Coming of Solid State Society? Toyota developed Brain-Controlled Wheelchair
It must be our Childhood's End. The succeeding in development of this awesome man-machine interface will bring us totally new perspective to our attitude toward humanity and intelligence.
Read on for review.
(JP)RIKEN and TOYOTA to develop brain-wave controlled wheelchair - 47NEWS
RIKEN | Press Release | 2009 | Real-time control of wheelchairs with brain waves
RIKEN, a government-funded laboratory led by Nobel Prize winner Dr. Noyori, has developed noninvasive brain-machine interface(BMI) to control an electric wheelchair in collaboration with car giant TOYOTA.
The system catches brain wave via sensors attached to the rubber cap in 0.125 seconds, amplifies and analyzes signal by laptop, and send a command to the wheelchair motor.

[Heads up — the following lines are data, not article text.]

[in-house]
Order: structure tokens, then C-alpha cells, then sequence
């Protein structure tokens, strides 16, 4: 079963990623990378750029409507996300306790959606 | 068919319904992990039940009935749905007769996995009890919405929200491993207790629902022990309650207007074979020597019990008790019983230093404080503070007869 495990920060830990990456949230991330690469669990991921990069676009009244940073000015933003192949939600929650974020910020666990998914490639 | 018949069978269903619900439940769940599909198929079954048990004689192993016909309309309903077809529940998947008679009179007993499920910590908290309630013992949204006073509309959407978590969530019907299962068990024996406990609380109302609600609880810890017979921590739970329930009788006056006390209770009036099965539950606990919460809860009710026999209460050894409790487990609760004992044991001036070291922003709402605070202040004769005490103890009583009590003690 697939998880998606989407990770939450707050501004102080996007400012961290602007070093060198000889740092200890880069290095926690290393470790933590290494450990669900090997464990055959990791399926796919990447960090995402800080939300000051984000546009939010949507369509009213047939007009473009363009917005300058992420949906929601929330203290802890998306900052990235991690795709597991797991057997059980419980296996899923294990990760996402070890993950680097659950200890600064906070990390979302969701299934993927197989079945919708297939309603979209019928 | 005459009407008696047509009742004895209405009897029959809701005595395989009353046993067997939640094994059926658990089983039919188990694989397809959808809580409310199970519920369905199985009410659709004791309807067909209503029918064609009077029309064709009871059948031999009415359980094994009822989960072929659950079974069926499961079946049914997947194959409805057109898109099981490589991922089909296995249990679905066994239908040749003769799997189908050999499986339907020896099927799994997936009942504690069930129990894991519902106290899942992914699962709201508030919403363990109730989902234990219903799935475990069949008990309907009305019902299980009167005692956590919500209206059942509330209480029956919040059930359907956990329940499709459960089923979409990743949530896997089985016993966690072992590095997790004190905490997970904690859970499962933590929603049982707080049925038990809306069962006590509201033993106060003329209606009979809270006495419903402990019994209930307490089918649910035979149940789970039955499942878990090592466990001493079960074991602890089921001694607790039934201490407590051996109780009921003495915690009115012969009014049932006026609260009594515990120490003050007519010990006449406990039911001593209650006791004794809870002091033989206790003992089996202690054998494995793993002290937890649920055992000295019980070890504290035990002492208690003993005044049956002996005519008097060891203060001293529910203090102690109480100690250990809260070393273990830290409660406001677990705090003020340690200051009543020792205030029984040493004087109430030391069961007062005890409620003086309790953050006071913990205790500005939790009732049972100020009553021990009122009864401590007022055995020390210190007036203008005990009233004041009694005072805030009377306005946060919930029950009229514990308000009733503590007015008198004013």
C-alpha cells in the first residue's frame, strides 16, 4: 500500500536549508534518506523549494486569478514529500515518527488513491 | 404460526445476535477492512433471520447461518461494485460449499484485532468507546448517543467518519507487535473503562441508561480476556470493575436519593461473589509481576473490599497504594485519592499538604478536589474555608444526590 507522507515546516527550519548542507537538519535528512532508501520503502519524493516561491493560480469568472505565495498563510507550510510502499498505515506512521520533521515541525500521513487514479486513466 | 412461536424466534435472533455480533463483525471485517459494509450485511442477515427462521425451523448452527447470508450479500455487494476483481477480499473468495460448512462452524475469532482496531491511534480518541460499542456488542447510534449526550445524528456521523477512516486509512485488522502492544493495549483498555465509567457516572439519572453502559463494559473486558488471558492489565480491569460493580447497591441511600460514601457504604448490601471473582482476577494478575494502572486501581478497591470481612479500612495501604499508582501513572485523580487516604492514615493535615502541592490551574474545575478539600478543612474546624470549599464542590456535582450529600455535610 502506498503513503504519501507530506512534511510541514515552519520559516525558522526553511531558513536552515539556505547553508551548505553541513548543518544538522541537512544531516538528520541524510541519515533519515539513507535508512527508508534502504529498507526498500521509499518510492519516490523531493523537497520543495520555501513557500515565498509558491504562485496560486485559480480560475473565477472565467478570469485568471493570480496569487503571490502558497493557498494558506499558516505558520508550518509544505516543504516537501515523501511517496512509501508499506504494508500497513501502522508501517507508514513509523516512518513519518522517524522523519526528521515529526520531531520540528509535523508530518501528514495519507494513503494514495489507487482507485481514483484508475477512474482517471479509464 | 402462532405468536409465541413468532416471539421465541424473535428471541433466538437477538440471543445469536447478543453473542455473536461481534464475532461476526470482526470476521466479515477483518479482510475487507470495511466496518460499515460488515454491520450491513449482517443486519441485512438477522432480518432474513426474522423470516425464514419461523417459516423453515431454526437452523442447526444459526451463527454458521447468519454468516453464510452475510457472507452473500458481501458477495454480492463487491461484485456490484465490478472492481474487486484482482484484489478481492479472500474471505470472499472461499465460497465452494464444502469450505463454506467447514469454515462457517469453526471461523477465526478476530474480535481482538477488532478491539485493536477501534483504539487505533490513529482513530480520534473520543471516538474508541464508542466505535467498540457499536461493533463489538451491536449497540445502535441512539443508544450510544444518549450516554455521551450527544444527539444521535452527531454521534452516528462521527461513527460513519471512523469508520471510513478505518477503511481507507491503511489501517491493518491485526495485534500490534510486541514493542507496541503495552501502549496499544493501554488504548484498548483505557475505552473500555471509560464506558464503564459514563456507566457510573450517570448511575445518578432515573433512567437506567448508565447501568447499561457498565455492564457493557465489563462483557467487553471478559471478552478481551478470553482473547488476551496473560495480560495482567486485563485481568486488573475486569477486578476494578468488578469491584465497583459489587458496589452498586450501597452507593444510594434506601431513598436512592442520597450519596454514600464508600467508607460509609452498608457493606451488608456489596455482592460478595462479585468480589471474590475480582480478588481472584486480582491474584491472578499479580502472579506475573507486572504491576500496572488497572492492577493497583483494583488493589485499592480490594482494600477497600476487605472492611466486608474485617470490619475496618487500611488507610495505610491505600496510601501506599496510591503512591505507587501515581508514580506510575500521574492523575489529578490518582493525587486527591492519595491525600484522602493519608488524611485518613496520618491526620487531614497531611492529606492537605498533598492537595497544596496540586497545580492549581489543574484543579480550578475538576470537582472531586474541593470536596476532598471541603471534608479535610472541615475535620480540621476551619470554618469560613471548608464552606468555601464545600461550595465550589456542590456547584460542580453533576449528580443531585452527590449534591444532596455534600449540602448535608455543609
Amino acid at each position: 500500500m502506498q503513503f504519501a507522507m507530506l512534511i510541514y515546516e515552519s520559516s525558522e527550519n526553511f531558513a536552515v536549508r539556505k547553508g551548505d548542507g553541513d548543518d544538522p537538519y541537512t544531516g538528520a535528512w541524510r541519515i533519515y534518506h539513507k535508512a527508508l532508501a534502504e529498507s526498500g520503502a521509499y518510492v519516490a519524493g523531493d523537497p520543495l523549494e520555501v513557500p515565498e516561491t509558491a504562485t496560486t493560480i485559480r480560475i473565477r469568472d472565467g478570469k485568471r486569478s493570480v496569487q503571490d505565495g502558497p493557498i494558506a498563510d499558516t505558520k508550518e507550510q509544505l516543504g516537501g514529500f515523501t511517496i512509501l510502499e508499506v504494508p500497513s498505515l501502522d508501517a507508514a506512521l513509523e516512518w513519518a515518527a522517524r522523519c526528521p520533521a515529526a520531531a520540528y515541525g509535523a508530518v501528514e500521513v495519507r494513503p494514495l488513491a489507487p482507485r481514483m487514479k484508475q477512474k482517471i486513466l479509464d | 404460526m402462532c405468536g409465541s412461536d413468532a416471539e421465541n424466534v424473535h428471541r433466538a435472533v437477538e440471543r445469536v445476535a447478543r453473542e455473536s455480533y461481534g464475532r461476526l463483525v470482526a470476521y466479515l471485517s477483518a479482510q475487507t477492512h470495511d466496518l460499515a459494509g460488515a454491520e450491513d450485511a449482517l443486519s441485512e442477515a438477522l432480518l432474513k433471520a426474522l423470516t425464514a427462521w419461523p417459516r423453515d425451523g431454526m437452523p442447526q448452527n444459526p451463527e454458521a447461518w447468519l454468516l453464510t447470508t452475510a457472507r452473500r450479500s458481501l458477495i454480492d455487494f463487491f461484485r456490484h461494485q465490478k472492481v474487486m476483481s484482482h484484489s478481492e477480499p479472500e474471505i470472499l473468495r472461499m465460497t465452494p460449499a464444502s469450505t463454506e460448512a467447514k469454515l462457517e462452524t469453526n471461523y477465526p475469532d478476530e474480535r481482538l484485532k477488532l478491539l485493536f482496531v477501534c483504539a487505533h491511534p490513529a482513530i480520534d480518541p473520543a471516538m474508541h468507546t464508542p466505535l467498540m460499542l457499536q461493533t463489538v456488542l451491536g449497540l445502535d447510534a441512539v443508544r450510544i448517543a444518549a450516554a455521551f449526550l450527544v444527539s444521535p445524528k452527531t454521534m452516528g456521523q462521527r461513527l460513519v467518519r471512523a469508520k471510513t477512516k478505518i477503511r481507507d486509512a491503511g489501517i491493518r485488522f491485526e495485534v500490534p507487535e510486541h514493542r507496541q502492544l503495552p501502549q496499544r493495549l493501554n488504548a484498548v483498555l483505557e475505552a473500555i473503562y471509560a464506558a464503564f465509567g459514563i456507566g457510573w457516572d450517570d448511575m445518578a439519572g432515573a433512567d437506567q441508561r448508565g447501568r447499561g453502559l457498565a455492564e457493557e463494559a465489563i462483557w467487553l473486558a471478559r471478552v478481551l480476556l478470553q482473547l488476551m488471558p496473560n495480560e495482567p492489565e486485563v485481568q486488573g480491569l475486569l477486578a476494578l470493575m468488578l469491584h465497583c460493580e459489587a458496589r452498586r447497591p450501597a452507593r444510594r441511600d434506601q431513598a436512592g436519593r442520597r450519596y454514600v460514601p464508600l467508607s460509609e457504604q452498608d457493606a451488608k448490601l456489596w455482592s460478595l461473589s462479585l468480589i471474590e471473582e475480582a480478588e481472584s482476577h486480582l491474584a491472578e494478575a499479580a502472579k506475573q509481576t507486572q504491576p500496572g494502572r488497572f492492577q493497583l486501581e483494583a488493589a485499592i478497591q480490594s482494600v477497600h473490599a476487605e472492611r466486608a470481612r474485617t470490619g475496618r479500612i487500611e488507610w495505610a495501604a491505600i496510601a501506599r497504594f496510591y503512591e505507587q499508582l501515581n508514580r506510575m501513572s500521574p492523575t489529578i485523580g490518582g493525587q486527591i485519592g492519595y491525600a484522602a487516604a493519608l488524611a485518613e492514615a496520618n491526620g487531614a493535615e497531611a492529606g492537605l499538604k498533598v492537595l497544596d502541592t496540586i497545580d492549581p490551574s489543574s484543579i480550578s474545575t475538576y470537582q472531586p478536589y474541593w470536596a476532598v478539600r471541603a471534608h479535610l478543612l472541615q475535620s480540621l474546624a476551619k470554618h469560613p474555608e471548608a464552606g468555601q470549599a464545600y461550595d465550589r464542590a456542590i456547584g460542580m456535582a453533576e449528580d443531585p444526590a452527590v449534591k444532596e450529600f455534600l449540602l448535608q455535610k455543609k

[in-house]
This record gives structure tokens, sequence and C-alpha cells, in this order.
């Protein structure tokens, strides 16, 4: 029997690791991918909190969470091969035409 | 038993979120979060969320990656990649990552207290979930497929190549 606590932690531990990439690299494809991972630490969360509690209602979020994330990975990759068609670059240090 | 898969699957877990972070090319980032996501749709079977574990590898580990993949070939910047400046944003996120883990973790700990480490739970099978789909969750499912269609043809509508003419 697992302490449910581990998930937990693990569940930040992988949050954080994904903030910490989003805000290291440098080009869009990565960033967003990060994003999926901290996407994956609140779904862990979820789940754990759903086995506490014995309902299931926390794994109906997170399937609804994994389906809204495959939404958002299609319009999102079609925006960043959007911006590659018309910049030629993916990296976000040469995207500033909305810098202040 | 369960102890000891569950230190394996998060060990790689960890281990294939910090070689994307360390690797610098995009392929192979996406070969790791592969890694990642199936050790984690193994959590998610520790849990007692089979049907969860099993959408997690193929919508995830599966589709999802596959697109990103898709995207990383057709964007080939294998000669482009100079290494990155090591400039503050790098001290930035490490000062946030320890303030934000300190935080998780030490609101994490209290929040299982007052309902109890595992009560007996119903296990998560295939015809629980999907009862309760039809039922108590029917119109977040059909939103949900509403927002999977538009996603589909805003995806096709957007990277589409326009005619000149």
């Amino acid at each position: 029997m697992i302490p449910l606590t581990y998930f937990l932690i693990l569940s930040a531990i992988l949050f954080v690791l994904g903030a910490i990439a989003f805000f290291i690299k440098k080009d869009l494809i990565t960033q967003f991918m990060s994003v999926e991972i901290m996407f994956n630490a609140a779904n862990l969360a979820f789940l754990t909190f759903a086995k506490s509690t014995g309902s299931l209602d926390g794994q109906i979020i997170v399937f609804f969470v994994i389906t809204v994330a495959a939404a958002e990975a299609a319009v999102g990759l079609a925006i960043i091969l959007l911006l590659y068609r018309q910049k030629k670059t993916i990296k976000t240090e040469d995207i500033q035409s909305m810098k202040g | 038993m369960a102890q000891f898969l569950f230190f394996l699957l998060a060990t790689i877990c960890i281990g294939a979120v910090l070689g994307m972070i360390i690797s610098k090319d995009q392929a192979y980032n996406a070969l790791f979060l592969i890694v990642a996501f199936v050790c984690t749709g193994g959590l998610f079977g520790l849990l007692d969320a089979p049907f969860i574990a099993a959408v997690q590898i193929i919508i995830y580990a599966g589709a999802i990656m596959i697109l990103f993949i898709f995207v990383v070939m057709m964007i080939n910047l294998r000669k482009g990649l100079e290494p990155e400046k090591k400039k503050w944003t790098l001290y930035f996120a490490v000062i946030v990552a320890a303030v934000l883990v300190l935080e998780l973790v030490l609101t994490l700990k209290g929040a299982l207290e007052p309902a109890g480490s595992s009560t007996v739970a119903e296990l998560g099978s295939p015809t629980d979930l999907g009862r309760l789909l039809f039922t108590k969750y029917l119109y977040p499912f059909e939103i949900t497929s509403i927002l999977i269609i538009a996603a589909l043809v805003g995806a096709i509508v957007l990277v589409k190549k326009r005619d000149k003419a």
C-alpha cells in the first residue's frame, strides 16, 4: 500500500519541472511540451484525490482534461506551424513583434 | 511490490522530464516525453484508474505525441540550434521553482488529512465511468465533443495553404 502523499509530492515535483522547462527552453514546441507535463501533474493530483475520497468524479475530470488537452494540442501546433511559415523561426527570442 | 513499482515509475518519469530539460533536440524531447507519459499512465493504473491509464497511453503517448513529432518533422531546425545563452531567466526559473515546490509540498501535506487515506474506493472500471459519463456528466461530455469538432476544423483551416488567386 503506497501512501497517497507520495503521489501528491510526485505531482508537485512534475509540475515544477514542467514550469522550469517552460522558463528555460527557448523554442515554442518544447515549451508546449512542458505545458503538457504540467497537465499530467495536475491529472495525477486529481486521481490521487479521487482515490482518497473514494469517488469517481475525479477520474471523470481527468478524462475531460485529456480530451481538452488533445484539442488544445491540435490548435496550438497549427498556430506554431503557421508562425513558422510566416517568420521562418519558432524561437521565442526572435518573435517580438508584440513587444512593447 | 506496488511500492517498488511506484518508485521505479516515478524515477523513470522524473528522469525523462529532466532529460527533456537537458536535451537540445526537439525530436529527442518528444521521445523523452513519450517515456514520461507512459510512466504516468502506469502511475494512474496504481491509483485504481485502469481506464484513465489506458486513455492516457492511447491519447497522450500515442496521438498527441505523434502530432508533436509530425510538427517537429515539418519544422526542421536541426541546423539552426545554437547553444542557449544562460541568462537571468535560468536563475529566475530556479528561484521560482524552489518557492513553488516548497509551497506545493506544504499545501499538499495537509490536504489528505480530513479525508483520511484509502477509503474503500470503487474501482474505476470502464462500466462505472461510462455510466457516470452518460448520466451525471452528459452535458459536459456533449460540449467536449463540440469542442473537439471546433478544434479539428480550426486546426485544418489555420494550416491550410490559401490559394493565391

There were similar devices before, like Honda's brain-operative biped robot ASIMO. But the system needed much CPU power to analyze the brain wave so they had to have external signal processor, which is too large-sized to be used on the wheelchair. So developers reduced the number of sensors and slimmed the software to make it operatable fast enough on ordinary laptops.
The whole setup.
Laptop and EEG are hooked to the wheelchair motor.
Five sensors are attached to the cap. No operation is needed to install electrodes to the brain.
First you need to calibrate the system to match your brain wave and commands.
An emergency switch is attached to the cheek. Popping the cheek will change muscle potential and abort the system
Smoothly zig-zag-ing. Notice that scarce delay occurs when turning.
It's pretty impressive that automobile manufacturer TOYOTA is participating in this man-machine interface developing project. They obviously are aiming to develop some kind of device replacing pedal-and-wheel systems.
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